From a pure technical point of view Torvalds is completely right with his statements. NVIDIA works on their own, so it's obvious a linux kernel dev is "angry" about this. Also, they behave as if they had more secrets than the Vatican City.
This said, NVIDIA's blob is infinite times better than both AMD catalyst and OSS driver put together so still, AMD should be shamed of theirselfs (either NVIDIA gets fucked or not by Torvalds).
That makes me feel vindicated for sticking with AMD
I could also switch to Intel, but I expect AMD's FOSS graphics drivers to be competitive to Catalyst before Intel's graphics stuff gets usable at all (in terms of performance).
its funny how in about 2-3 years public oppinion of nvidiaa has turned from "best hardware vendor support" (i dont think anyone really thought it was the best since it was proprietary, but the graphics driver is a very noticible and important componant of the desktop and therefore stuck to the front of your mind rather than say a wifi driver) to "omg they SUUUUCK burn them with a chemical fire".
their linux support and stance hasnt changed, and only very few parts of their driver are missing. ya the optimus seems to be a vary visible sore thumb and their developers have made mention of efforts to try to fix that, but its a very invasive thing to do that touches many compnants that nvidia doesnt have much to do with. also the xrandr stuff, i dont ever use so i dont know how horrible that really is, but thats a common complaint. finaly while sli seems to be supported, im n ot to shure if it really works or gives any advantage in linux. of course, its not like there is all that much demand for it even in the windows world, in the linux world, i dont see you needing 3 geforce gtx690's to play quake 3.
what it really does come down to right now, amd has either crappy closed source drivers that may run that game with decent framerates but its hard to work with, sucks for anything other than games, and has a bad history of crashes and bugs, and im pretty shure most things the nvidia driver lacks the amd driver lacks plus more. amd does have an open source driver and there is some backing from amd, but lets be honest, there isnt much support really coming from them, a handful of devs is nothing to go praising them as the open source saviors like so many people like to try and do. the driver is really good for how short of development time it had and the huge scope it has. and for the things that really matter like 2d and desktop integration it beats the pants off the closed driver. so the guys that work on this driver really do deserve some praise for their work, but its pretty obvious amd isnt really all that serious about it, they just threw some money at it to make people shut up.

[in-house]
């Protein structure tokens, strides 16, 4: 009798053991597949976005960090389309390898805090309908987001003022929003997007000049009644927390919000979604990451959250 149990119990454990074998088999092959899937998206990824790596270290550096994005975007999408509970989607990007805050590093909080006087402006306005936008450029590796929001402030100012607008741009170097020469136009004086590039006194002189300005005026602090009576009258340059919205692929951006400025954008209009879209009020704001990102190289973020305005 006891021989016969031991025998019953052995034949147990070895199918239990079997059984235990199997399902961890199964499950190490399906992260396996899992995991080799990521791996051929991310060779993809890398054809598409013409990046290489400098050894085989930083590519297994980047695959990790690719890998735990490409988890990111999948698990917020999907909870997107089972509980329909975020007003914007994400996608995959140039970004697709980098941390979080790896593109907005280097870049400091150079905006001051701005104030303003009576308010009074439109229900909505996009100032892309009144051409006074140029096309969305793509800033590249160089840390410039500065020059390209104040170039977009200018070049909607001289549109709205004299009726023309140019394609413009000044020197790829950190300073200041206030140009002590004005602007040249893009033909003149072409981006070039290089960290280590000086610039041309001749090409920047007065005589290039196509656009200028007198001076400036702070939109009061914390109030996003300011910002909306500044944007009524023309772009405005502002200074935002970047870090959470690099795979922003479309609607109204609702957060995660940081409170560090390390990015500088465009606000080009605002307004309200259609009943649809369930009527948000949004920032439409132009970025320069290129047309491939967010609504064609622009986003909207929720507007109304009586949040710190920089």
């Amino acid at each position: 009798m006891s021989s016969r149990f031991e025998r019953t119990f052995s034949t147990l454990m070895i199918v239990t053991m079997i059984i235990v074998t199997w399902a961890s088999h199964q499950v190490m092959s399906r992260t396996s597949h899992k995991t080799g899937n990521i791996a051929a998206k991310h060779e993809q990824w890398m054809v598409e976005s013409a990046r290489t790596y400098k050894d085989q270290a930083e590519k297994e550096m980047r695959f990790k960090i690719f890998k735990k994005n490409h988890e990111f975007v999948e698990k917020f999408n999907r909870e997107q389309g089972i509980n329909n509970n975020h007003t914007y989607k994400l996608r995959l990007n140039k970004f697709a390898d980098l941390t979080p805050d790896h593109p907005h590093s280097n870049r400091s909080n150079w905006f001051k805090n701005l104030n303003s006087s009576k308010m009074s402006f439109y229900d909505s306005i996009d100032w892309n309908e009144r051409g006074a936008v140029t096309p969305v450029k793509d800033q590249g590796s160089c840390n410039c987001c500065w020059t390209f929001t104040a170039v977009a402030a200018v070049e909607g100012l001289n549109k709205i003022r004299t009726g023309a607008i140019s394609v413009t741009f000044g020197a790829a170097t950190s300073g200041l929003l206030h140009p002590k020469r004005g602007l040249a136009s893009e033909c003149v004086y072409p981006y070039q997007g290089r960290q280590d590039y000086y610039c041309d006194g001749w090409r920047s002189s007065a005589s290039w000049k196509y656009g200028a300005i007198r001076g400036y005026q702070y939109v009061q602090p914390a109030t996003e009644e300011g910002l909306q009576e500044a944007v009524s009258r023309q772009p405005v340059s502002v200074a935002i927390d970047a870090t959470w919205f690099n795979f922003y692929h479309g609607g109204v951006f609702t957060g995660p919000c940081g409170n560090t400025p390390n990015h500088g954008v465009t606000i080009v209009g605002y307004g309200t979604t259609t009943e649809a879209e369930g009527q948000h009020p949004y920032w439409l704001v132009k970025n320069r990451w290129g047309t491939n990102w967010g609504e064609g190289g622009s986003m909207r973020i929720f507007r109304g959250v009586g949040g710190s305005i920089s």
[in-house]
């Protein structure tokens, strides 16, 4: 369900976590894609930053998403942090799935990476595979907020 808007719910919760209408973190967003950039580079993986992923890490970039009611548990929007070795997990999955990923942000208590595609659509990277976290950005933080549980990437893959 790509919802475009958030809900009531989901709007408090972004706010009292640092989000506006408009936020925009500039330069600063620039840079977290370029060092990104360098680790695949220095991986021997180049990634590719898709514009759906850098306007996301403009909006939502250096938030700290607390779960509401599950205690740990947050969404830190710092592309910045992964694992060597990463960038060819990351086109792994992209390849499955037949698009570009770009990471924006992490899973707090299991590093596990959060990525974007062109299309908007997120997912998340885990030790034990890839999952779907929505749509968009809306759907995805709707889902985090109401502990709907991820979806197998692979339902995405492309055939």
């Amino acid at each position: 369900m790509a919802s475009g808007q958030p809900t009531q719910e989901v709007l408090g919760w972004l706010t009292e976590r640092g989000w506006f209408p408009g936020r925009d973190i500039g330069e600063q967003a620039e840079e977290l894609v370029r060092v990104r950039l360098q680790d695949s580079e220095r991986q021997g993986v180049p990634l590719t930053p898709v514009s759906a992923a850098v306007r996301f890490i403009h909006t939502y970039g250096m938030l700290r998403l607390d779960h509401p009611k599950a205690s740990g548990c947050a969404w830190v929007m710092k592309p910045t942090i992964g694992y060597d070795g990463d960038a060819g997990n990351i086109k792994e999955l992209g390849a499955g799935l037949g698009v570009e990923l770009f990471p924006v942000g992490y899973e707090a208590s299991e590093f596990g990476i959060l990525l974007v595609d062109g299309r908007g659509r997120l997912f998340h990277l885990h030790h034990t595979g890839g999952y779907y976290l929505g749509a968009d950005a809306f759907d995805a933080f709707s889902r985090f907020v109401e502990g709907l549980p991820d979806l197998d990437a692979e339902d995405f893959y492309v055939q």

intel, well, they have had opensource drivers from the getgo, yay, but, until a couple of years ago, who cared. thier really controbutions are to the mesa top level api's and implementations. without that, we would still be in the stone age. intel hardware was pretty much unimportant for decent opengl performance since it was so weak it wouldnt really matter, but, right now, they are actualy producing lower mid range capable hardware that is good enough to run most comercial games on decent settings. so now performance is important, and intel is focusing on that. it only gets a little frustrating though, when you see intel often does their own thing and doesnt follow the trend other drivers may be going. like how they still make a classic driver rather than a gallium driver, and they dont do exa they do their own x acxeleration. some people dont care about that, i personaly like the idea of gallium and what that structure advertises it brings. but, whatever, thats not all that frustrating in comparison to when you compare the windows driver to the linux driver, windows has a higher opengl level and much better performance, it doesnt realy make much sense.
for nvidia, the opensource nouveau driver is cool, it gets some stuff done and from what ive seen performance of the low end cards (like my geforce 8400gs) is on par with the blob. its when you get higher than low end where you see the performance gap between the open and closed drivers. the open source nvidia driver, with its lack of nvidia support, is a really interesting accomplishment. i think it is just about as successful as the open source amd driver, yet it has verry little funding (fedora has a dev on it). that said, i do think it has a lot to do with nvidia and how they design their hardware, im no expert at it, but it seems that ati has had some complaints about the complexity of their recent graphics cards where as nvidia has had some prais about their simpler to program for designes. usualy nvidia moves a lot more stuff into the hardware rather than implementing it in the driver. the nvidia blob, while under huge attack nowadays, does deserve a lot of credit for linux gaming from 2000-present.